I, for one, will fall by the wayside when abandoned by the new model. Is TE worth $500-$600 for 10 years? No way. Not unless it also cleans my house and washes my car.
Nik Friedman TeBockhorst  2016-04-06 23:59
It seems timely to run an up-to-date review/comparison of the main competitors to help people really compare TE's premium feature set with the other solutions out there. Beyond the very-similar Typinator, TypeIt4Me and aText, there's also Keyboard Maestro.

I'd love to see Joe "Automating my Mac" Kissel take a stab at this.
barefootguru  An apple icon for a TidBITS Contributor 2016-04-07 11:13
And of course the simple text expansion, with automatic syncing between all Apple devices, built into iOS and OS X.
Josh Centers  An apple icon for a TidBITS Staffer 2016-04-07 11:38
Assuming you can get the sync to work reliably, which has been a problem for me and many others.
Anonymous  An apple icon for a TidBITS Contributor 2016-04-07 03:48
You should give the consumer the choice between one payment for the current versions with fixes or a subscription. I won't accept subscriptions if the are not essential
Yashodhan Khare  2016-04-07 04:42
I purchased TE for Mac on 18 Dec, 2015 by laying an amount of USD 44.95. I think the TE guys must upgrade me to the new system for ATLEAST ONE YEAR. After that they are free to change my billing and I am free to decide what I want to do. That seems to be fair. This is a bit one-sided.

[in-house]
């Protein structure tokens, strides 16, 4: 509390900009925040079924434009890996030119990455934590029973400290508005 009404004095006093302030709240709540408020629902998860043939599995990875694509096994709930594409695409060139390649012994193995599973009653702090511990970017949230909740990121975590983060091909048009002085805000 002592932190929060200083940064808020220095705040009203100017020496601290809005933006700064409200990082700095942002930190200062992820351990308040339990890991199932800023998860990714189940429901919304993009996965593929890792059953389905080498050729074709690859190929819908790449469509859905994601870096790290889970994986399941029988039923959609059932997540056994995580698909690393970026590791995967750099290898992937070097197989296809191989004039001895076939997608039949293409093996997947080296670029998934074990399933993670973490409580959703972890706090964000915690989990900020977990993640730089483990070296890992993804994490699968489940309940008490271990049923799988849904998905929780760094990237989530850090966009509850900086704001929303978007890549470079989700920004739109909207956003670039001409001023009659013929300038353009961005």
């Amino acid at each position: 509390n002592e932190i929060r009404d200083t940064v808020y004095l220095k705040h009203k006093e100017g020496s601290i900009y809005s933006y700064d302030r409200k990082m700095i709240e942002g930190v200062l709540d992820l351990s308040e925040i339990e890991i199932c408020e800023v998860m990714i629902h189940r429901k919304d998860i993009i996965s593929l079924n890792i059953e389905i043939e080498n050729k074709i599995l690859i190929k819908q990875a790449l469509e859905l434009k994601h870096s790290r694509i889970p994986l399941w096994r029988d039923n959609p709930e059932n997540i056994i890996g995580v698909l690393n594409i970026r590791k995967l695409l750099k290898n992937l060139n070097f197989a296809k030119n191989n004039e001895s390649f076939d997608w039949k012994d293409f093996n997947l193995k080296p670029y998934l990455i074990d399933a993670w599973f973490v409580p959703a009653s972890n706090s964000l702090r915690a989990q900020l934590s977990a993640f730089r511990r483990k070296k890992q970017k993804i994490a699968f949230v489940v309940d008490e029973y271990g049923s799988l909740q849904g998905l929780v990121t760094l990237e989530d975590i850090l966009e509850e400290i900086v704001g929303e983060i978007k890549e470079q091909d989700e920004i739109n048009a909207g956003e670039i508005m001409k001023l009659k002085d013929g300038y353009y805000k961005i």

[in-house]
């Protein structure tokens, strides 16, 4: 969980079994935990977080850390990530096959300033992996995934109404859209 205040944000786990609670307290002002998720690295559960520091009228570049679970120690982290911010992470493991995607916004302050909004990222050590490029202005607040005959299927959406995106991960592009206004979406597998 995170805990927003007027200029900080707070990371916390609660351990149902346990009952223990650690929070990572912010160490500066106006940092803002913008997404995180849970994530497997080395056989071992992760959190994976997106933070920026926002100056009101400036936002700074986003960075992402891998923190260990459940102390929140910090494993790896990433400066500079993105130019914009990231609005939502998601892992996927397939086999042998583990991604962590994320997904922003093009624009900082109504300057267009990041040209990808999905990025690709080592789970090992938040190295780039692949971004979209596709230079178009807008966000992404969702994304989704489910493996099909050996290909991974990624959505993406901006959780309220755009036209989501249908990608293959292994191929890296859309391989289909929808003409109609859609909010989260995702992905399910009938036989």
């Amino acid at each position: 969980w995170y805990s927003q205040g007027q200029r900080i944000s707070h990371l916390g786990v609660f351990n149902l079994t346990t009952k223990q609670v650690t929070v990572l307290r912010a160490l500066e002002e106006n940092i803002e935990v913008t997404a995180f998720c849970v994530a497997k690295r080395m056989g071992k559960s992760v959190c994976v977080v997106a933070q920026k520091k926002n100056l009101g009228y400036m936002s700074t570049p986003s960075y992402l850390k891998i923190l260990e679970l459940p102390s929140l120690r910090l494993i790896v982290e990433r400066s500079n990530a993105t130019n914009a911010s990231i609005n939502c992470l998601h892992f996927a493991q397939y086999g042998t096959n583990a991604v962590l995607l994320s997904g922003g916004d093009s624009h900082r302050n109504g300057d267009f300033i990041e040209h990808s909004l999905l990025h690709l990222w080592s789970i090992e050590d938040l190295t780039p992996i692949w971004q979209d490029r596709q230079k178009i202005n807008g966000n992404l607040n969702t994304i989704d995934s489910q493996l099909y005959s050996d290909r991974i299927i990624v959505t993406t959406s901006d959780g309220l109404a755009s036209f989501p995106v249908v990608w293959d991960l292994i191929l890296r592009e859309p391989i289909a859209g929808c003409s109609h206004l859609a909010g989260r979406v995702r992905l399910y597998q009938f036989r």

Shawn Levasseur  2016-04-07 12:10
To all prior customers they are offering the first year of their service at half off.

Plus, the old version will still work for at least a year and a half, given their plans for supporting it through the next major OS release.

Given the feature list, I doubt there is much in the new version to justify upgrading anyway. Sit tight, and worry about upgrading or switching in a year or two, when either Smile or competitors step up with something better for you.
Bart B  2016-04-07 05:09
I did the maths - this works out as a 3x price hike.

Your article completely scates over just how massive the price increase is.

I can't help but assume the unquestioningly positive 'review' is related to the fact that Smile help pay your wages.
Adam Engst  An apple icon for a TidBITS Staffer 2016-04-07 10:25
There's no review here—this is a news article that states the facts about what has changed in terms of features and pricing.

How the price has changed depends on a lot of variables, most of which can't be known. For instance, if TextExpander 6 had remained a straight purchase, but required a $99 upgrade fee, the subscription would seem cheap. Or if the company decided that it was going to release a paid upgrade every 6 months but charge $30, that would also be more than the subscription fee. We simply don't know what alternatives to the subscription might have been considered, and changing nothing from the current pricing model is only one of those possible alternatives.

There is no "right" price for anything - prices are determined by a lot of factors, including perceived value, competitor pricing, and meeting development costs. The question that Smile has posed is, "Will enough customers perceive the benefits of snippet sharing and more frequent updates as worth the subscription fees?" If the answer to that question turns out to be "No," Smile will need to rethink the model.
Shawn Levasseur  2016-04-07 12:05
"I can't help but assume the unquestioningly positive 'review' is related to the fact that Smile help pay your wages."